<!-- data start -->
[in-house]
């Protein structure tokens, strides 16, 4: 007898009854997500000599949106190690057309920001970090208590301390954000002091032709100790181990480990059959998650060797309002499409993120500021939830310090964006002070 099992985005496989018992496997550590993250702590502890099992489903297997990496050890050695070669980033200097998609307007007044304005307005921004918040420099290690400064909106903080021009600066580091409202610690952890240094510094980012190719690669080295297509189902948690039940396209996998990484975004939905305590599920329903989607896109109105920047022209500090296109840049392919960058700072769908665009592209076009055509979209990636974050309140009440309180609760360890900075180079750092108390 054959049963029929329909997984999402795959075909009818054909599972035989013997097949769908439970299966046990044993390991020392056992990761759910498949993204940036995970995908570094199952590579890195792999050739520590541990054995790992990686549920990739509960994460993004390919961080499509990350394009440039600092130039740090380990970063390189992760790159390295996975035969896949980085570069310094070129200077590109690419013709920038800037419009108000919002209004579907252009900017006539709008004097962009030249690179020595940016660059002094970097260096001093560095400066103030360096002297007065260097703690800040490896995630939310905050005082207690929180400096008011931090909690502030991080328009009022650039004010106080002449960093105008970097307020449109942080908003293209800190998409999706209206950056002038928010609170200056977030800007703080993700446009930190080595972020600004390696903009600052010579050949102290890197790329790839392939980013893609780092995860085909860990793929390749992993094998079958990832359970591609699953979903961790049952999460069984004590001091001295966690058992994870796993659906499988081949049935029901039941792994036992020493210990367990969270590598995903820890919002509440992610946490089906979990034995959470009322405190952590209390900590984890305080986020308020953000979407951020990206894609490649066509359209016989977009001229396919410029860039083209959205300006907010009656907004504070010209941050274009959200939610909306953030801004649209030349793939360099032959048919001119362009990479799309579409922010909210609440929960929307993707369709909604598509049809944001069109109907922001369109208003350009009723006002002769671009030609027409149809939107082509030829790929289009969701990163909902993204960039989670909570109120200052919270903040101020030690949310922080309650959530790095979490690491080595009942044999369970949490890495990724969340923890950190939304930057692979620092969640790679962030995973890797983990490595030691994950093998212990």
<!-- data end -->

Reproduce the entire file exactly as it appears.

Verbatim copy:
[in-house]
């Protein structure tokens, strides 16, 4: 007898009854997500000599949106190690057309920001970090208590301390954000002091032709100790181990480990059959998650060797309002499409993120500021939830310090964006002070 099992985005496989018992496997550590993250702590502890099992489903297997990496050890050695070669980033200097998609307007007044304005307005921004918040420099290690400064909106903080021009600066580091409202610690952890240094510094980012190719690669080295297509189902948690039940396209996998990484975004939905305590599920329903989607896109109105920047022209500090296109840049392919960058700072769908665009592209076009055509979209990636974050309140009440309180609760360890900075180079750092108390 054959049963029929329909997984999402795959075909009818054909599972035989013997097949769908439970299966046990044993390991020392056992990761759910498949993204940036995970995908570094199952590579890195792999050739520590541990054995790992990686549920990739509960994460993004390919961080499509990350394009440039600092130039740090380990970063390189992760790159390295996975035969896949980085570069310094070129200077590109690419013709920038800037419009108000919002209004579907252009900017006539709008004097962009030249690179020595940016660059002094970097260096001093560095400066103030360096002297007065260097703690800040490896995630939310905050005082207690929180400096008011931090909690502030991080328009009022650039004010106080002449960093105008970097307020449109942080908003293209800190998409999706209206950056002038928010609170200056977030800007703080993700446009930190080595972020600004390696903009600052010579050949102290890197790329790839392939980013893609780092995860085909860990793929390749992993094998079958990832359970591609699953979903961790049952999460069984004590001091001295966690058992994870796993659906499988081949049935029901039941792994036992020493210990367990969270590598995903820890919002509440992610946490089906979990034995959470009322405190952590209390900590984890305080986020308020953000979407951020990206894609490649066509359209016989977009001229396919410029860039083209959205300006907010009656907004504070010209941050274009959200939610909306953030801004649209030349793939360099032959048919001119362009990479799309579409922010909210609440929960929307993707369709909604598509049809944001069109109907922001369109208003350009009723006002002769671009030609027409149809939107082509030829790929289009969701990163909902993204960039989670909570109120200052919270903040101020030690949310922080309650959530790095979490690491080595009942044999369970949490890495990724969340923890950190939304930057692979620092969640790679962030995973890797983990490595030691994950093998212990």